Segments in this Video

Introduction to Biology (02:35)


Cells are the main components of living things; they work, grow, eat, and recycle. To understand cells and biology, students have to learn some basic chemistry; see vocabulary terms.

Elements and Atoms (02:45)

An element is a substance that can be broken down into a single atom and still be identified. An atom is made of protons, neutrons, and electrons; the number of protons determines the element. Protons have a positive charge and are located in a nucleus; negatively charged electrons orbit.

Bonding (03:03)

Atoms in a covalent bond share electrons. Each electron shell can hold a certain number of electrons; the second shell has to have eight electrons. Two or more atoms bonded together makes a molecule.

Importance of Water (02:14)

Cells are made mostly of water. Water consists of an oxygen atom bonded to two hydrogen atoms whose electrons are pulled closer to the oxygen. This makes it a polar molecule, attracting it to other water molecules; they bind together with hydrogen bonds.

Macromolecules (03:44)

Macromolecules are important for cell function. Carbohydrates provide energy and structure, proteins are chains of amino acids that do work in cells, nucleic acids store information, and lipids are hydrocarbons that store energy and create structure.

The Cell (03:53)

Scientists discovered cells and observed living cells in the 1600s, identifying them as the smallest unit of life. All living things have cells, cells divide to create new cells, and no two cells are identical.

Types of Cells and Nucleus (03:11)

Eukaryotic cells have a nucleus, while prokaryotic cells do not; animals, plants, and fungus have eukaryotic cells. The nucleus stores the genetic information in coiled DNA called chromosomes. DNA makes proteins through a transcription and translation process.

Inside the Cell (02:17)

Organelles are the cell organs. Rough endoplasmic reticulum makes proteins, while smooth E.R. makes lipids and detoxifies. The Golgi apparatus stores and moves proteins, lysosomes process waste, and the mitochondria create energy. The cytoskeleton gives structure while the plasma membrane protects the cell.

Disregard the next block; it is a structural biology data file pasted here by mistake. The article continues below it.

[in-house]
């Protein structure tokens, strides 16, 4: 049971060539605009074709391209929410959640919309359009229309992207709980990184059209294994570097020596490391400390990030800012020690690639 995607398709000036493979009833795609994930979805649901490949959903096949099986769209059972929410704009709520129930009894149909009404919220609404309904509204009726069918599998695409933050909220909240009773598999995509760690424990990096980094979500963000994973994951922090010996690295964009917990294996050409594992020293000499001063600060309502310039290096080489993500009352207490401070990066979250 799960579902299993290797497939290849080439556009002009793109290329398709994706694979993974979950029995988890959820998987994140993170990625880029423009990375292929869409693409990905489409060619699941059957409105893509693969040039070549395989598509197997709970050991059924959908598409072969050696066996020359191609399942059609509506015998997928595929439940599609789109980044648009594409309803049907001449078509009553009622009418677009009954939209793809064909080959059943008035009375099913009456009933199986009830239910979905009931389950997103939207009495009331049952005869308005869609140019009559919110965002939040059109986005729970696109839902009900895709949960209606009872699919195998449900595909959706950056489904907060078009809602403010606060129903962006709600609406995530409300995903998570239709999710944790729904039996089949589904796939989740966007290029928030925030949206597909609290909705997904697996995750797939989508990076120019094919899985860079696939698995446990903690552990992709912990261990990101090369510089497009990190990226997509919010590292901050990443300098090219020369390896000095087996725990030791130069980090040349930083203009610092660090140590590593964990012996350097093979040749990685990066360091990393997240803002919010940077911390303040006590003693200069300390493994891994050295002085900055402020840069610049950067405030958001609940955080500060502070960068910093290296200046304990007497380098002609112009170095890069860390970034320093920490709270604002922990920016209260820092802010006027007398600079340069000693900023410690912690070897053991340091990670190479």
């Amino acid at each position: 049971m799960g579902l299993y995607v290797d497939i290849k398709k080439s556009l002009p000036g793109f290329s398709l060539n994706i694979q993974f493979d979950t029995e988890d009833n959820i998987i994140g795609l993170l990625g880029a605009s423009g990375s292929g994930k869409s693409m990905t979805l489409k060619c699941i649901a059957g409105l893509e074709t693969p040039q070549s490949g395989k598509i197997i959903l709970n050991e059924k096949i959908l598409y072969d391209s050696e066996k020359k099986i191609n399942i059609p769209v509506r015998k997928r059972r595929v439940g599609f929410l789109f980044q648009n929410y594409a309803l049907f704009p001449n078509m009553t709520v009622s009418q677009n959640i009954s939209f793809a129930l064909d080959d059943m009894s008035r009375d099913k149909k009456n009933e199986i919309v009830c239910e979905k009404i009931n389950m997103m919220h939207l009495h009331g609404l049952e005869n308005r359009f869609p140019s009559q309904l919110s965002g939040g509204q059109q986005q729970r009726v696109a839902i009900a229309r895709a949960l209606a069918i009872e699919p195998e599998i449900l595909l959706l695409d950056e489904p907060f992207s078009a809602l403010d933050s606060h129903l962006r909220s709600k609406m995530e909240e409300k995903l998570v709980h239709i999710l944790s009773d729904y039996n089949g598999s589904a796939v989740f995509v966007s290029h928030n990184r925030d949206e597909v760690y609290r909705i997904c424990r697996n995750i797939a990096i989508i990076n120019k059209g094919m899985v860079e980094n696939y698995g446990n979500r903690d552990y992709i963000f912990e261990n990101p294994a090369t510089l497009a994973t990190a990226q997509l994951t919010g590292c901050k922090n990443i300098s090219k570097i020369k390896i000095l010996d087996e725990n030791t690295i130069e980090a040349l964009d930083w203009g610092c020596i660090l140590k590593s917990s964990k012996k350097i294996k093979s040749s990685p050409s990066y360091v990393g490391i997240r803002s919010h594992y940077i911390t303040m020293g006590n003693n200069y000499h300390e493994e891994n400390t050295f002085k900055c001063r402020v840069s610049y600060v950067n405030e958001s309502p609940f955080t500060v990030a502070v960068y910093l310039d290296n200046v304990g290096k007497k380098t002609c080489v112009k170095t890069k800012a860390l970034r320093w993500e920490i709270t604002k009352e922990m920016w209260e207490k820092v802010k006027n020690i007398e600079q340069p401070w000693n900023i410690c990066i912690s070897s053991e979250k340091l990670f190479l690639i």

Plant Cells (01:06)

Plant cells have chloroplasts and cell walls. Chloroplasts contain chlorophyll which makes plants green. The cell wall provides a rigid structure.

Transport Across Membranes (05:38)

Cells often need materials from outside the cell to function. The cell membrane contains two layers of phosphorous and lipid molecules which regulate transport of substances. Diffusion is when molecules move from a highly concentrated to a less-concentrated solution. Active transport involves a transport protein which uses energy to bring something into the cell.

Photosynthesis (06:26)

Plants use light and carbon dioxide to create chemical energy and oxygen in a mutually beneficial cycle with animals. The plant captures light to create ATP and NADPH, which are used alongside CO2 to create glucose, ATP, NADP, and RuBP.

Cellular Respiration (03:02)

Cells break down food and convert it to energy in the form of ATP. Aerobic respiration converts glucose and oxygen to carbon dioxide and ATP. Anaerobic respiration does not require oxygen, and uses fermentation to make ATP.

Credits: Molecules and Cells (00:16)

Credits: Molecules and Cells

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Molecules and Cells

Part of the Series : Teaching Systems Biology Series
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Topics covered in this video include: Intro to Biology, The Chemistry of Life, Macro Molecules, Cells, Transport Across Membranes, and Cellular Energetics.

Length: 41 minutes

Item#: BVL154971

Copyright date: ©2010

Closed Captioned

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